“The thought of her, as always, gave me a jolt of hope, and a burst of energy. And a stab of sorrow.”
Prince Harry’s reflection on his mother Princess Diana, who died unexpectedly when he was just 12 years old, appears in his memoir Spare, released officially this week.
In fact, the bestseller is marketed as a story about the “eternal power of love over grief”.
The book’s revelations, retold in high-profile TV interviews and featuring in his Netflix series, are the subject of much media coverage. These revelations chart the prince’s experience of mourning the traumatic death of his mother in public, media intrusion, and its long-term impacts.
On face value, Prince Harry may share typical symptoms of people suffering “complicated grief”. But not everyone agrees with how he “shows” his grief so publicly.
The myth of ‘time healing all wounds’
It’s been more than 25 years since the traumatic death of Prince Harry’s mother after a car crash in Paris. And with his family’s immense privilege, it’s easy to assume the need to explore the layers of grief that shape his experiences has passed its use-by date.
But the idea of “time healing all wounds” is a myth. Pain is ongoing. And by silencing someone’s pain, this can worsen it. The public, health professionals, the media and family can all silence someone’s grief by minimising discussions about the impact of losing a loved one.
Twenty years working with grieving people and researching grief reminds me of the countless people in my counselling rooms reflecting on the stinging words someone says to them: “it’s time to move on”.
Counsellors urge people to make meaning of the life lost with those still living. This can involve sharing memories with family members about the person lost, remembering happy times, imagining their inclusion in life currently, and always creating space for conversations about their absence.
If people struggle to make meaning of the new life they are forced to live due to their loss, this can lead to long-term reactions known as complex or complicated grief.
What is complicated grief?
Complicated grief is a severe, persistent and pervasive longing for the deceased. If the death is sudden and unexpected, the prolonged impact will be greater.
People who experience this intensity of grief struggle to engage in everyday life. This profound distress can affect their physical and mental health, and the relationships around them, for years.
Prince Harry has been candid about his struggles with mental health since his mother’s death and his fractured relationship with his wider family. He’s openly admitted to drug use to help him cope with his loss. We see these types of effects on people suffering with complicated grief, as well as the associated trauma when the loss is sudden.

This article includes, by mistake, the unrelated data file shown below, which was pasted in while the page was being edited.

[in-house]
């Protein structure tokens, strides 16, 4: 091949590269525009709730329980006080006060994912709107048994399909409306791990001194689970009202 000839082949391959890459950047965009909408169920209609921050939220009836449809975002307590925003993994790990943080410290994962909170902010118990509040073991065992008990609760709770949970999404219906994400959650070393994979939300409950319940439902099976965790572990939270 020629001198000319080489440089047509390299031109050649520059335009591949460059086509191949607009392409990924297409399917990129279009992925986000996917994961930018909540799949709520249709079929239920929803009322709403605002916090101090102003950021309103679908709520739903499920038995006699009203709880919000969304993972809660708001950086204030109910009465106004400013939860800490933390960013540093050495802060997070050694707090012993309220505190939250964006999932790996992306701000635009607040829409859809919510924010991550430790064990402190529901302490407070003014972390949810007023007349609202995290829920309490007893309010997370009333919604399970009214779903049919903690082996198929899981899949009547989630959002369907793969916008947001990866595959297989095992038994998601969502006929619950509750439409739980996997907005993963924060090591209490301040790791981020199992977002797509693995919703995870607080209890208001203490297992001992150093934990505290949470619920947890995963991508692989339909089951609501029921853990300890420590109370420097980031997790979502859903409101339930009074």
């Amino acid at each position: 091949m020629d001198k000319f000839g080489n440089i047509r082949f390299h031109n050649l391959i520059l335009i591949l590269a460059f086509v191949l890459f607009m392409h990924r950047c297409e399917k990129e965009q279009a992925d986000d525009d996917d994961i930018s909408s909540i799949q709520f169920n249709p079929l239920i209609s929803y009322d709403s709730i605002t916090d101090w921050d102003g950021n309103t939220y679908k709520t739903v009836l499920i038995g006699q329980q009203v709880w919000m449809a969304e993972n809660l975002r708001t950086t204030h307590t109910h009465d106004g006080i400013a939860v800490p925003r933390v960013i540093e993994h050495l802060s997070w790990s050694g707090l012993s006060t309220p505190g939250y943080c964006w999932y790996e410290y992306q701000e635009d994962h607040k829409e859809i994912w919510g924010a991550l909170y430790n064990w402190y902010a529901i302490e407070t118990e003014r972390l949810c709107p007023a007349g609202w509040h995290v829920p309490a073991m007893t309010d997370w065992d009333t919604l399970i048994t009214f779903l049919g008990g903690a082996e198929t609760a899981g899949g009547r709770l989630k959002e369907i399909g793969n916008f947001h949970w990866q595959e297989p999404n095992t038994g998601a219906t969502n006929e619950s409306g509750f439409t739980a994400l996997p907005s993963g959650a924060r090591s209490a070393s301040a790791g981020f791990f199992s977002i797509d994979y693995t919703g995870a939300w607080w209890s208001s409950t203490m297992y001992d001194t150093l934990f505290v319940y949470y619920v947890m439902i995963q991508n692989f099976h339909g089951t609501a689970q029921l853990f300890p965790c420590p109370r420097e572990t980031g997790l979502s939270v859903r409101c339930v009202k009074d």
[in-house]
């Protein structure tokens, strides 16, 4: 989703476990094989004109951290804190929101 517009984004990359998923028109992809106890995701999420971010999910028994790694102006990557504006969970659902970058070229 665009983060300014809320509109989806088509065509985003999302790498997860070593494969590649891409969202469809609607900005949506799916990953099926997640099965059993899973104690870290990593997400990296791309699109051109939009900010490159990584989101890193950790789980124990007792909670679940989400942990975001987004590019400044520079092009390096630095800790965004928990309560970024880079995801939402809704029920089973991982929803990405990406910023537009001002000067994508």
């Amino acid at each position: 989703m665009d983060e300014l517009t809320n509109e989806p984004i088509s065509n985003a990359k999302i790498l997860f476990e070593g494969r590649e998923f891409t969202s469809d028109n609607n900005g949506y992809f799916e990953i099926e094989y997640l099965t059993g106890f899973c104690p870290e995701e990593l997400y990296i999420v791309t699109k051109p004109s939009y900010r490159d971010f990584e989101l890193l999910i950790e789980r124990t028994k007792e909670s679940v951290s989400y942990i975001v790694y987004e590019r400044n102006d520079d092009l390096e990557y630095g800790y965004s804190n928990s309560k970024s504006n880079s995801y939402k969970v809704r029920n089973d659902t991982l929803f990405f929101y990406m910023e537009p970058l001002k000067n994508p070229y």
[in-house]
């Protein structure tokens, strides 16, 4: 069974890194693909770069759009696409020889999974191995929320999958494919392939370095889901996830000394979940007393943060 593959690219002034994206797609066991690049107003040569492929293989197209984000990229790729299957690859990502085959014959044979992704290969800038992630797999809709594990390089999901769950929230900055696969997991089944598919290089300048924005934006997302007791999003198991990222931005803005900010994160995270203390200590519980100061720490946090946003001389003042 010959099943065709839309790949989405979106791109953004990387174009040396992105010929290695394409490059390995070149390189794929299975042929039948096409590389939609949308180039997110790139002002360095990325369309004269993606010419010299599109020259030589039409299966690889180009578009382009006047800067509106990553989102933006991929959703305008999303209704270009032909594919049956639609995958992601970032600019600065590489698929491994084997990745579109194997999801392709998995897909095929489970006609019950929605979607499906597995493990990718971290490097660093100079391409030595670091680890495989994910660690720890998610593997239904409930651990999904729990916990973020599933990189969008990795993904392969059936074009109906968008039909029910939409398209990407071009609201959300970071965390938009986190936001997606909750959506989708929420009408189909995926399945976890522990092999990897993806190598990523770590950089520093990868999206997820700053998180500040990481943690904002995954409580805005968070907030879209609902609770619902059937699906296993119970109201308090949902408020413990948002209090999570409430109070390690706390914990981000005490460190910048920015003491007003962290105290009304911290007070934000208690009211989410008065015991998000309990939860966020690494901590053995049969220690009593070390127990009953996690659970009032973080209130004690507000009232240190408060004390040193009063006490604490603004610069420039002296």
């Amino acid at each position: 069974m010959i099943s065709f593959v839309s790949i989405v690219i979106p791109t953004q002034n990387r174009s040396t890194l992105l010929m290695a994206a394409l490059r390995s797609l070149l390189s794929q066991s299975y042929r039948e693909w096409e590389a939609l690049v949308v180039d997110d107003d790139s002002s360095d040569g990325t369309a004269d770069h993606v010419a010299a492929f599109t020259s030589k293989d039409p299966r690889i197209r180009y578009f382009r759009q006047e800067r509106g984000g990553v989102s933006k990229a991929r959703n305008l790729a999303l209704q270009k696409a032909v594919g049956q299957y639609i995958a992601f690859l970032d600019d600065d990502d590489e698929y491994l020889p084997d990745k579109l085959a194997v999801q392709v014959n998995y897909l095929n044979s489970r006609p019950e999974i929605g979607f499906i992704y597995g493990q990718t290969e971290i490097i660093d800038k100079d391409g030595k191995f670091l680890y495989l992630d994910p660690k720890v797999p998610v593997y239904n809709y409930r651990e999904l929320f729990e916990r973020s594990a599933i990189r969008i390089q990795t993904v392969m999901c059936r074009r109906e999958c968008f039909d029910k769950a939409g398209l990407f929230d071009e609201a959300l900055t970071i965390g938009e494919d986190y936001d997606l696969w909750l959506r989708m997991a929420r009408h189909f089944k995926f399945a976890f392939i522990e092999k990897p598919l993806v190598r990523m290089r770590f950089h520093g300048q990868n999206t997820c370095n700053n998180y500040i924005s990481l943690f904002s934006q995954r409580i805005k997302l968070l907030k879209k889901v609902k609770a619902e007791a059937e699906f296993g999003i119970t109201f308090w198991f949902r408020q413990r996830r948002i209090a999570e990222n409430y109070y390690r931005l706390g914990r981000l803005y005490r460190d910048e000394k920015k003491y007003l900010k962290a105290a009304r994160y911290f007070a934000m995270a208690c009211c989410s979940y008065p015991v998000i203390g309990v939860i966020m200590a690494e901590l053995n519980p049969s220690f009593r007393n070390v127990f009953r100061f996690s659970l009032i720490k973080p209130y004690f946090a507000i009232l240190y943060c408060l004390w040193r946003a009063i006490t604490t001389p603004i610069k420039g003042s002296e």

He was so young
Grief isn’t just about what who was lost, but when the loss occurred.
Prince Harry was just 12 years old when his mother passed away.
Psychologist and psychoanalyst Erik Erikson tells us this period of development between childhood and adolescence oscillates between a child seeking a sense of identity versus confusion about where they “fit” in the world.
It’s a time when young people explore values, beliefs and ideas about who they might become as adults. But this stage of development is impacted with the loss of a parent to guide them through this period.
When a significant loss happens at his life stage, this can destabilise the child for significant periods – well into adulthood – especially when the death is related to an external cause, such as an accident.
Prince Harry has shared this destabilising effect and the strain between himself and his surviving parent. Not all siblings experience grief the same way. There may be conflict with the wider family.
Long-term studies in the United States show children who have lost a parent do eventually grow to be resilient and forthright individuals. Yet traumatic memories of both the event and the impact of that loss remain just under the surface.
Prince Harry’s accounts of his experiences are reminders of what can happen for children who have experienced trauma.
His perspectives about the ways his wife was treated in the media and by his family, may have activated reminders of this past trauma.
So what helps?
Grief will have long-term impacts on people’s wellbeing throughout their lives, especially if they were only a child when the loss occurred.
When we look back on what helps children to manage their childhood grief, personal agency is key. They want to choose how they grieve, and their voice needs to be a priority.
This may mean choosing not to attend performative activities, such as funerals. This may mean openly sharing their experiences in a way that suits them – at school, work or with families. This may mean getting angry.
An evidence-based national grief program for children in Australia, Seasons for Growth, emphasises the importance of agency. This includes choosing how to accept the reality of their loss, and finding ways of voicing the emotional impact of that loss. This won’t always be through calm, reflective sharing. It may be through frustrated, angry voices, that suddenly emerge later in life.
Even with all the access to therapy, or even family members to speak to, grief will eventually show up in our thoughts, behaviours and actions. There is no discreet way to do it. Grief is both hope and sorrow.
About the author
Sarah Wayland, Associate Professor, University of New England